This chapter examines digital self-presentation as it has evolved from the first personal homepages, which were dependent on programming skills and imagination. There were no templates, no norms and no rules in early Cyberia. As templates evolved for creating personal websites, the barriers to participation lowered. We argue that the emergence of elaborate templates and increased scripting encourage less technologically savvy authors to join in digital self-presentation. Further, the software applications that rely most heavily on the corporeal self have enjoyed the largest participation growth. We discuss how digital self-presentation has changed with the development of more user-friendly sites. Also, we take a case study approach and consider three consumers’ personal websites as they migrated from early personal websites to more constrained templates. The digital self we examine here emerged roughly 20 years ago in a blaze of potential glory

when the first consumers colonized Cyberia with personal homepages. Assisted by online companies like GeoCities and Earthlink which offered free webspace and publishing tools in exchange for advertising banner displays (Papacharissi 2002), early personal homepages were always “under construction,” most often with the conspicuous and popular yellow icon prominently displayed, so that the audience knew the site was a work-in-progress reflecting the owner’s latest self-conception (Doring 2002). The first personal websites were highly variable in terms of aesthetics but quite consistent in terms of content. Early studies indicate that these website creators adopted elements from others’ home pages when assembling their own site. While it has been called “a medium of nearly unrestricted self-presentation” (ibid., p. 17), these digital self-presentations were unified in their reliance on real-world markers of identity (name, educational achievements, occupation, professional accomplishments, family, and even physical appearance) and on their communicative intent, or their purpose as self-presentation vehicles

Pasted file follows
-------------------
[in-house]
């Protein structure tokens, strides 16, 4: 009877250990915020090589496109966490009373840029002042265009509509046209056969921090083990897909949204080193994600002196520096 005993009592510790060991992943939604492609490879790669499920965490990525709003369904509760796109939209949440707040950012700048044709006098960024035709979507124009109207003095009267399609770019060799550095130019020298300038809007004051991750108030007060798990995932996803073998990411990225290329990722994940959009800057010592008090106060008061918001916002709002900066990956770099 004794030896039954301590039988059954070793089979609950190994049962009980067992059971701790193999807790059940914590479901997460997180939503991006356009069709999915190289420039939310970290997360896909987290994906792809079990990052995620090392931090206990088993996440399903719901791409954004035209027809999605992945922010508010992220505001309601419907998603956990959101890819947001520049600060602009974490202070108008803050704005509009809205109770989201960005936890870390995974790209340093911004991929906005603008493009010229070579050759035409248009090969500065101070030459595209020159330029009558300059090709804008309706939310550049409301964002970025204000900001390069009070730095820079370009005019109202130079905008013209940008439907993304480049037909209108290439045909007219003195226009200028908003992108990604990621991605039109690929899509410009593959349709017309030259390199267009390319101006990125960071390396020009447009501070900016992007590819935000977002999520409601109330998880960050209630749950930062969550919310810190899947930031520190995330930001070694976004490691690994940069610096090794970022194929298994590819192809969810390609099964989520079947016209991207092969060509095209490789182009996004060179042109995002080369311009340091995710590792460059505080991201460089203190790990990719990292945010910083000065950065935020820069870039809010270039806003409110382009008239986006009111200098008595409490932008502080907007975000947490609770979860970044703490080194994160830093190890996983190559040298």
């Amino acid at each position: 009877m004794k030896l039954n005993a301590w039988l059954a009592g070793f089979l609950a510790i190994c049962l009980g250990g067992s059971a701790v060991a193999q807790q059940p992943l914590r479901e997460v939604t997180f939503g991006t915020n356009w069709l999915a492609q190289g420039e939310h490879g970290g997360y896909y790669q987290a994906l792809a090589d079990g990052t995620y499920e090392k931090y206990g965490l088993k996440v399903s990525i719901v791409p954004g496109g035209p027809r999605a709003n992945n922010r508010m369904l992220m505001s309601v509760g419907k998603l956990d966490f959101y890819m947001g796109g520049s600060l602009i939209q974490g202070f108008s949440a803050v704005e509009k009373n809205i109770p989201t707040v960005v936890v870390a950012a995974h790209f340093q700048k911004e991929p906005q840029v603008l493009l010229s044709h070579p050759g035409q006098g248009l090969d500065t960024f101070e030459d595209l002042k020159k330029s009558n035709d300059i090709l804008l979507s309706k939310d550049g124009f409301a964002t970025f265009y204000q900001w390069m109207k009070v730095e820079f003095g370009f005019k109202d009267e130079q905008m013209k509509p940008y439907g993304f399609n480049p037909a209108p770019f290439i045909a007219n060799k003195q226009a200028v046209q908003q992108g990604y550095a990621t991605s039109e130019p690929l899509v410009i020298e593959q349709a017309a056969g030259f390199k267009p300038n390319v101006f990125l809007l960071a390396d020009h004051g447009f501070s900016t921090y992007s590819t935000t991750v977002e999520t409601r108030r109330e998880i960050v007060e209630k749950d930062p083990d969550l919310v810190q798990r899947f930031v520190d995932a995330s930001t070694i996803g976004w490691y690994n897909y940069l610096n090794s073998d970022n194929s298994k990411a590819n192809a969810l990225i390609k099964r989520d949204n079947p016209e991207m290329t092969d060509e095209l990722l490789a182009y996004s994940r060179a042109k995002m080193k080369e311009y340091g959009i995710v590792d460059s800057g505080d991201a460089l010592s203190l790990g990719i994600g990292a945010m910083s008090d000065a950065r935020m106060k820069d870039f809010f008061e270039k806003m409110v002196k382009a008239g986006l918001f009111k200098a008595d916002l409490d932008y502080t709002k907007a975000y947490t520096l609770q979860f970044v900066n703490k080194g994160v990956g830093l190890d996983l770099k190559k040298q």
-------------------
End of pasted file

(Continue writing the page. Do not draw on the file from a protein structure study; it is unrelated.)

(Schau and Gilly 2003). In the early days of personal webspace, authors had to be highly technologically savvy with Internet access and programming skills, or hire someone with that access and those skills. As technology developed, Internet access increased and the social practice of digital self-presentation evolved, easy-to-use templates became available, norms developed and nearly anyone with Internet access could create and share a digital self-presentation within minutes. The introduction of the first Social Networking Site (SNS), Classmates.com in 1995, and the rise of blogging platforms like LiveJournal in the early 2000s lessened the creation of personal webpages (Davies 2010). While the location of online self-presentation was evolving from personal webpages to SNS and blogs, more consumers, and less tech-savvy ones, entered Cyberia with impression management in mind. This chapter examines the evolution of personal webspace as a form of digital self-

presentation from freeform personal homepages to the highly structured templates popular today in blogging (blogger and wordpress) and on SNS (Facebook, Linkedin, Google+ and Twitter). We argue that personal webspace is even more explicitly driven by communicative intent, invites collaboration (which is embedded in the medium itself), and remains anchored in corporeal reality.